SER vs. ESTAR in Spanish – Part Two

SER vs. ESTAR in Spanish – Part Two

In the first part of this grammar topic, I introduced to you what SER and ESTAR in Spanish are and roughly outlined the key features of those verbs. But the deeper you´ll dig the more you´ll have to comprehend to take on this challenge confidently. The hardest obstacle is a bunch of adjectives and participles which go with both SER and ESTAR but change their meaning depending on the verb.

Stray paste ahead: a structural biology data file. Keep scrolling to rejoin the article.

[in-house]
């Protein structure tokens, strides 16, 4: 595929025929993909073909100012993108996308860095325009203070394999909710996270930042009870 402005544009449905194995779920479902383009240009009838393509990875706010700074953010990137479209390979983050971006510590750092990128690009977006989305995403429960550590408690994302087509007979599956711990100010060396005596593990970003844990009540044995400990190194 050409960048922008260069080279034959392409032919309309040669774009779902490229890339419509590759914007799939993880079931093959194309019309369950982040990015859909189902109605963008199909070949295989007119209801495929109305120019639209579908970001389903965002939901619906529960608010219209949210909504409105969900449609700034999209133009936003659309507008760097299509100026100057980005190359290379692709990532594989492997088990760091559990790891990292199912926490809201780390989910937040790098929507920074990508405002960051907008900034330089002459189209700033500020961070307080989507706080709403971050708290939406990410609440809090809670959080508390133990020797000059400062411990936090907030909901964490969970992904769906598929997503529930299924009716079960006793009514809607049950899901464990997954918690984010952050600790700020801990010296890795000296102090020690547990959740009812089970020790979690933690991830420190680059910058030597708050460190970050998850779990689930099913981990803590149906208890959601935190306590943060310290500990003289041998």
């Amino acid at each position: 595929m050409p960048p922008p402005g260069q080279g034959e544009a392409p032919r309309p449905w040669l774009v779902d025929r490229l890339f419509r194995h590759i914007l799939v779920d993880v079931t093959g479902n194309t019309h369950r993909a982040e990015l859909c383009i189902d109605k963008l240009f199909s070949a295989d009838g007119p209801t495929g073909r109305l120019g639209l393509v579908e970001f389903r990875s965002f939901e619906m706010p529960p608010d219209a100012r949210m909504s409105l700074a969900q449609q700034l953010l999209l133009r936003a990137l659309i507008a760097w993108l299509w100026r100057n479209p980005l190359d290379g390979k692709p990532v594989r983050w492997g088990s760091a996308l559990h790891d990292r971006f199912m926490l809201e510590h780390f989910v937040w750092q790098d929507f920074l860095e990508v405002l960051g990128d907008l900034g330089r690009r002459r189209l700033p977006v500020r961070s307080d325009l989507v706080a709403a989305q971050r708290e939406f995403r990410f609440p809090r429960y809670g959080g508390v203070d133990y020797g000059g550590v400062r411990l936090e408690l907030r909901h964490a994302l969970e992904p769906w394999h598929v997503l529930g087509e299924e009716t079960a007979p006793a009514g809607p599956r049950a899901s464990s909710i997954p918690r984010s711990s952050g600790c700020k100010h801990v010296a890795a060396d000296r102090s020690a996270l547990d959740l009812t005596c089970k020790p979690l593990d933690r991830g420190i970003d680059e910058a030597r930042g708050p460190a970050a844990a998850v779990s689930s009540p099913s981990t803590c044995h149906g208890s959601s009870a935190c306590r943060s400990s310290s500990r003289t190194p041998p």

I learned my favourite example at the university, SER borracho and ESTAR borracho. By using SER, we refer to a person who is a drinker for a long time. With ESTAR, we only point out someone who had a smashing party and drank a bit. Or more. But when the party is over, that guy would return to normal life and won´t be judged by society. Basically, all ambiguous words like borracho do the same, describing a constant or a temporary state depending on SER/ESTAR. So the best way to move towards better proficiency is just to memorize them. For this purpose, I created two cheat sheets with the most common pairs and hope you´ll enjoy them!

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